Traders who have some experience in using analysis will concur that most currencies respond directly to any small change in the political arena of any nation. The government and regulatory structure can also profoundly influence the economic dynamism of a country. This would initially reflect on the GDP values, and then move to impact the currency rates themselves. These are the basic concepts, but the analysis of a country’s social and political trends can also be instrumental in helping to predict the currency reaction to events on a more global scale.

A good example of this would be following the 2008 economic collapse when many people expected the EU economy to over-perform against the American one following this event. Thoughts at that time were that European consumers were less affected by the real estate collapse and had a minimal debt burden compared to their American counterparts. However, they had apparently not used fundamental analysis tools and were unaware of the specific mentality of European consumers. These consumers have a conservative outlook, and when the crisis hit, they responded by reducing their spending to a much higher degree than was expected.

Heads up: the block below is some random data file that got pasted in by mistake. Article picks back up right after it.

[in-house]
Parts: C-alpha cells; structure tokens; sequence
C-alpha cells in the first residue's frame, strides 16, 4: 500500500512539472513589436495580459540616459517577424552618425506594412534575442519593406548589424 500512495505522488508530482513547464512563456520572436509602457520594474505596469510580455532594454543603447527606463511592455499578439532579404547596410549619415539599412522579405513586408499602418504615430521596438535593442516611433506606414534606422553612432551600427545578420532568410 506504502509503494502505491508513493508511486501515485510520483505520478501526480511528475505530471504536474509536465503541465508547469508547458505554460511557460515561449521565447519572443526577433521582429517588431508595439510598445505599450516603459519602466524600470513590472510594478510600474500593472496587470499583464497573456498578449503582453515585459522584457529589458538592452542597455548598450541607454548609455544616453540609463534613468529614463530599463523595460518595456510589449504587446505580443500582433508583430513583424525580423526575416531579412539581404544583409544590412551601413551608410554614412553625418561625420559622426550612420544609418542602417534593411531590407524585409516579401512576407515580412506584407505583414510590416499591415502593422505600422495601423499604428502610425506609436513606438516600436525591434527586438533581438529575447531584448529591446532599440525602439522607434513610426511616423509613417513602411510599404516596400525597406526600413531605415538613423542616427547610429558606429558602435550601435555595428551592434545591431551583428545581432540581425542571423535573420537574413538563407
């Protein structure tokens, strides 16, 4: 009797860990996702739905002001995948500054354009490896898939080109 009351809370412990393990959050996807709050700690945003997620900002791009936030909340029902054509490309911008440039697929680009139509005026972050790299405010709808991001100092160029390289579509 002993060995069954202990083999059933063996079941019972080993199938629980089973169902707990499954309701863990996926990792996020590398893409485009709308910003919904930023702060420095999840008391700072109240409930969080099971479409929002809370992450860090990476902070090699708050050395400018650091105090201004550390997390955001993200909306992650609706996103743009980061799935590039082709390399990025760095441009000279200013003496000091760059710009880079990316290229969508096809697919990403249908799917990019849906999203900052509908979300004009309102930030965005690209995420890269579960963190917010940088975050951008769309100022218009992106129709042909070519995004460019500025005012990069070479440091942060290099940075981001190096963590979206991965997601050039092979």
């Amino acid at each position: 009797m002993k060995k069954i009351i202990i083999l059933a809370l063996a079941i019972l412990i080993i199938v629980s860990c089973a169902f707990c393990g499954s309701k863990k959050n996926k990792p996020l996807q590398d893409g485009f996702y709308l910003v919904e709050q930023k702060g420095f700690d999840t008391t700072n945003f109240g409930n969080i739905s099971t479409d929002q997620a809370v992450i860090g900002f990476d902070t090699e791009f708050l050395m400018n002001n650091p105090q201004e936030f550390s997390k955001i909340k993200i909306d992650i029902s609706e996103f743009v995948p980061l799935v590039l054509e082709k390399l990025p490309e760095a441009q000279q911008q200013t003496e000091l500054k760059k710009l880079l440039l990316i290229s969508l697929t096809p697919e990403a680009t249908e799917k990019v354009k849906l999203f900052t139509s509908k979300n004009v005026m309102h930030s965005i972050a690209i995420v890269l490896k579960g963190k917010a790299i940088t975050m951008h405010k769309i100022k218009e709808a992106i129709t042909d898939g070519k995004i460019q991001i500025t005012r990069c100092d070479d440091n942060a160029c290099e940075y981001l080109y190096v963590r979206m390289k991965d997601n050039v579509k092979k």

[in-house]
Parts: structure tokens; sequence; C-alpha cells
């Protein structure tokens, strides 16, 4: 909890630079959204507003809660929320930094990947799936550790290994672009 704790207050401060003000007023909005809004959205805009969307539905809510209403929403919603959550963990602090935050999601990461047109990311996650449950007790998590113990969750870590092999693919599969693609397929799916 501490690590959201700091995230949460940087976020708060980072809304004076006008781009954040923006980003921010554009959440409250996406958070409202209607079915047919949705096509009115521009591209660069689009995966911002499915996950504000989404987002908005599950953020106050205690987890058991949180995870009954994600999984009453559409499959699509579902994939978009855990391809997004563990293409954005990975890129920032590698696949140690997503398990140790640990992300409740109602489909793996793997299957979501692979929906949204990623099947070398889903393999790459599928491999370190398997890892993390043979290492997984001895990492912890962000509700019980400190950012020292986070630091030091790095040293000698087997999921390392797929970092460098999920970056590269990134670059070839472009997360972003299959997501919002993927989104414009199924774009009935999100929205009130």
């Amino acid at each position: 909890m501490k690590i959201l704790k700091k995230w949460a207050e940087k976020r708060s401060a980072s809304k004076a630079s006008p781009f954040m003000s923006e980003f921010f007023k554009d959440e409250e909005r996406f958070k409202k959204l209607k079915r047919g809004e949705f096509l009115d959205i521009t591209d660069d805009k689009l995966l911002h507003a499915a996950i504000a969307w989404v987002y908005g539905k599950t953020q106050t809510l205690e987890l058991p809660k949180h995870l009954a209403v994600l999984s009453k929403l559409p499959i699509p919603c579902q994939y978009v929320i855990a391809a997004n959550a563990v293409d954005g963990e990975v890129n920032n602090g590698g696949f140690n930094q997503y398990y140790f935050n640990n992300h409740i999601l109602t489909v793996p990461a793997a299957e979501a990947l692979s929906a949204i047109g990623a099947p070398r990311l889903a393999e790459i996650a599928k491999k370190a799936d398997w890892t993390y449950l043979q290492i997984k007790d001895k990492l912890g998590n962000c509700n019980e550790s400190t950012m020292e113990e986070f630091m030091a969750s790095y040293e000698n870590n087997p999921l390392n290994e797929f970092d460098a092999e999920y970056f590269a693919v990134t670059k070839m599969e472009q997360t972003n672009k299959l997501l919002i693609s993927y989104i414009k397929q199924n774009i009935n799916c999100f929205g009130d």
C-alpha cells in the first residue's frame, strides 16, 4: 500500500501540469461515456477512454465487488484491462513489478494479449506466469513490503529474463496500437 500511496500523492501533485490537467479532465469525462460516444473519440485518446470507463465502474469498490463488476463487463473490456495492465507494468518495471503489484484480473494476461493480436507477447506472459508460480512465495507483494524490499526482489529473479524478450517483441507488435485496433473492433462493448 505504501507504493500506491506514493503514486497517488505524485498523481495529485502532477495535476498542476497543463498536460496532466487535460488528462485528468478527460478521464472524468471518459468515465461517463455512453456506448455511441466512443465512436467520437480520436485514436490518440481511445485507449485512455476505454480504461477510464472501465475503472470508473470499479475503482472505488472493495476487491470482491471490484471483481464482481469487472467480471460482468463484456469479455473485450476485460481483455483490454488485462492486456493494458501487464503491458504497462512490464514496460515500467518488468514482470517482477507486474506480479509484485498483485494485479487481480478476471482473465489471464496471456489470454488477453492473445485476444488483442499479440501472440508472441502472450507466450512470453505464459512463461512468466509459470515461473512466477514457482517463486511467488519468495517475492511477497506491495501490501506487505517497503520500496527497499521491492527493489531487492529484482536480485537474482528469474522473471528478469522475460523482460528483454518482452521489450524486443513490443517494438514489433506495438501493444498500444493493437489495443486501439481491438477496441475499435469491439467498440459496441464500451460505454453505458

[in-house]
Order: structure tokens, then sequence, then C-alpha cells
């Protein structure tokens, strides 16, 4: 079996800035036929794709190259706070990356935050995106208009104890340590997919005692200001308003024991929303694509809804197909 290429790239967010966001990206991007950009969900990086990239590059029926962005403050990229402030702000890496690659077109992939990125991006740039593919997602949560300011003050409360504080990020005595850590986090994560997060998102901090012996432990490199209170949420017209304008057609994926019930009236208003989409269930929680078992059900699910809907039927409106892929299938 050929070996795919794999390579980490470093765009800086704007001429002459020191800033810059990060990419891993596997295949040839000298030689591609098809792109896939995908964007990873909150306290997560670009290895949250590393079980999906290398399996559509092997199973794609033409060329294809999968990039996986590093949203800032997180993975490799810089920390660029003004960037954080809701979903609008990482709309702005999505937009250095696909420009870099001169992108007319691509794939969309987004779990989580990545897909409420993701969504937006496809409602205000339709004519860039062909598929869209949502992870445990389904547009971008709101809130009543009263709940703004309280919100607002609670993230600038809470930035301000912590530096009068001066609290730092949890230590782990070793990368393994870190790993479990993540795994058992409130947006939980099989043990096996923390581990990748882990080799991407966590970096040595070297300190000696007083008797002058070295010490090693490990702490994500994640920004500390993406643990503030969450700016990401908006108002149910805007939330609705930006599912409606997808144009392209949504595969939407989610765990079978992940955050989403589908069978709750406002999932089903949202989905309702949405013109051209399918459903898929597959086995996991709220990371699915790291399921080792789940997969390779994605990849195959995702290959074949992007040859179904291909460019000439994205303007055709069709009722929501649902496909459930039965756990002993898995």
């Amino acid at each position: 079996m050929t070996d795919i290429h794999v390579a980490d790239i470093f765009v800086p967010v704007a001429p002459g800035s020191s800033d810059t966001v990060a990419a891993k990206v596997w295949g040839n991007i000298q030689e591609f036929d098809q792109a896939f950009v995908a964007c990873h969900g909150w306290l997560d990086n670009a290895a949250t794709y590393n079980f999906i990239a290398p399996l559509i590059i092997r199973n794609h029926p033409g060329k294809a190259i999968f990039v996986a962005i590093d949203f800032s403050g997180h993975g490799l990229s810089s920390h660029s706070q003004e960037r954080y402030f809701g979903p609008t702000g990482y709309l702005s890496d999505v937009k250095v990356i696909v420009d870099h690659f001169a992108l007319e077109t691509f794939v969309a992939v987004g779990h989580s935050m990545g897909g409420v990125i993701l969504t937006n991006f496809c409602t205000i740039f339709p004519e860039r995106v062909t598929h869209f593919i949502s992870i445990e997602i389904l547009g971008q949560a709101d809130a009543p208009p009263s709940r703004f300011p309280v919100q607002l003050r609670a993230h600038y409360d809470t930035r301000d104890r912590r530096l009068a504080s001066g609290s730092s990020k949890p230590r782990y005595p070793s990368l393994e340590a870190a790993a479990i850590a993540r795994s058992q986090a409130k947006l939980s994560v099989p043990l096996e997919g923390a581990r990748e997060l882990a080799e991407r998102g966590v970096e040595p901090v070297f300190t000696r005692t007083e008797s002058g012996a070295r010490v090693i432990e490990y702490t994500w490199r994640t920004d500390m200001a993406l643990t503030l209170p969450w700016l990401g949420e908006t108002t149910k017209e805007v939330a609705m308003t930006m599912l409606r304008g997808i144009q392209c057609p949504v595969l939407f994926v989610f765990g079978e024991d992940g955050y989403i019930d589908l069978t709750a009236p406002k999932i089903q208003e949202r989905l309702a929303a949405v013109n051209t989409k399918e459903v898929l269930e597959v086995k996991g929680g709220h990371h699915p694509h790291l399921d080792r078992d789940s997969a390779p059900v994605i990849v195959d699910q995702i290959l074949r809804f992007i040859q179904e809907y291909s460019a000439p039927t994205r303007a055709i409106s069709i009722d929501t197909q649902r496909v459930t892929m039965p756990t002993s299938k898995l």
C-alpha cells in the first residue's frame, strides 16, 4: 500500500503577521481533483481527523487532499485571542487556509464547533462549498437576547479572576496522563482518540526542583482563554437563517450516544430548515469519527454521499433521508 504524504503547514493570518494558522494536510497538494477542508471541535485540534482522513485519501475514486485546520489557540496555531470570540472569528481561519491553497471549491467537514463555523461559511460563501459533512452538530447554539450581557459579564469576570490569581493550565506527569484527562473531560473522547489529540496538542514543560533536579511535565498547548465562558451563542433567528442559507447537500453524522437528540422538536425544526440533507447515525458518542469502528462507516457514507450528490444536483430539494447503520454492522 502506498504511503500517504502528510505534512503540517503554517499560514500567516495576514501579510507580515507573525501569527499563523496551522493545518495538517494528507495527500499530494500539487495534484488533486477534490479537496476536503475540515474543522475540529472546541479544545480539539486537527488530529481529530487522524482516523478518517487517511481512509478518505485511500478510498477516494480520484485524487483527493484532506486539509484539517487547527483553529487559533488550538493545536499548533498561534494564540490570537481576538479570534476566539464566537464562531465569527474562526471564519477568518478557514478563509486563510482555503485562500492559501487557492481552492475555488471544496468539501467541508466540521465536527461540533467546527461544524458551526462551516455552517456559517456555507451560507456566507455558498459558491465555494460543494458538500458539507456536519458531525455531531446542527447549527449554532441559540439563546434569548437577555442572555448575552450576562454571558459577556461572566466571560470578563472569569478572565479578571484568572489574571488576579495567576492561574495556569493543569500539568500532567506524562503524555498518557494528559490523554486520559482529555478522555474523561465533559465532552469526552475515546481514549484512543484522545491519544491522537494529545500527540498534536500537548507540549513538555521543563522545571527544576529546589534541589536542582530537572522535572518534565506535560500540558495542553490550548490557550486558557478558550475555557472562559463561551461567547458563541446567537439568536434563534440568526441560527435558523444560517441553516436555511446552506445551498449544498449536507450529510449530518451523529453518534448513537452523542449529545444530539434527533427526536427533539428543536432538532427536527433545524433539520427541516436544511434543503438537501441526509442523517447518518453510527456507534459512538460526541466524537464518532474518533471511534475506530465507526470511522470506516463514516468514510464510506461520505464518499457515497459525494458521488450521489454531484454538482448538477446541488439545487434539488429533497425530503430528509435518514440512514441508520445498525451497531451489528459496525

There are a considerable number of examples where decisions have been based on just the raw data analysis, with no account taken of the different characteristics that present themselves in nations. Making this fundamental mistake can lead to massive errors, so it is critical to incorporate these factors into any analysis of global events or changes to the interest rate. These differing national characteristics also reflect the economic decisions, regulatory mechanisms, and demographics of the country itself. Ultimately, this means that they are not set in stone and can all be subject to change over time.